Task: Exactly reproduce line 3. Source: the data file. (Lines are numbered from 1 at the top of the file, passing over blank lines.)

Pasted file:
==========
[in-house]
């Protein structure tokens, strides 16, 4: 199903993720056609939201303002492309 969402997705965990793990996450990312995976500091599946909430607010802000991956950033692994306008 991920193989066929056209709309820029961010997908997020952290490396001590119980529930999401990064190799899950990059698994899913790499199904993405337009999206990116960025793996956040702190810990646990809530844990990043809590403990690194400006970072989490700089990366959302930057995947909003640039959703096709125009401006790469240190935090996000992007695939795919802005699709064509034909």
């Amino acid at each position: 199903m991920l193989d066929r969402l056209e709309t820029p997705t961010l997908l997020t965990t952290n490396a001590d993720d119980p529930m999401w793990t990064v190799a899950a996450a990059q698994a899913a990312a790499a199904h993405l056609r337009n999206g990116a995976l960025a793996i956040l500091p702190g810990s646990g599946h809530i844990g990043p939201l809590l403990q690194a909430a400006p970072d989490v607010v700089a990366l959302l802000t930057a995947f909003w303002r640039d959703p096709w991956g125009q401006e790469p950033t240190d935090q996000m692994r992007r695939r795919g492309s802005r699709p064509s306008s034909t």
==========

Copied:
């Amino acid at each position: 199903m991920l193989d066929r969402l056209e709309t820029p997705t961010l997908l997020t965990t952290n490396a001590d993720d119980p529930m999401w793990t990064v190799a899950a996450a990059q698994a899913a990312a790499a199904h993405l056609r337009n999206g990116a995976l960025a793996i956040l500091p702190g810990s646990g599946h809530i844990g990043p939201l809590l403990q690194a909430a400006p970072d989490v607010v700089a990366l959302l802000t930057a995947f909003w303002r640039d959703p096709w991956g125009q401006e790469p950033t240190d935090q996000m692994r992007r695939r795919g492309s802005r699709p064509s306008s034909t």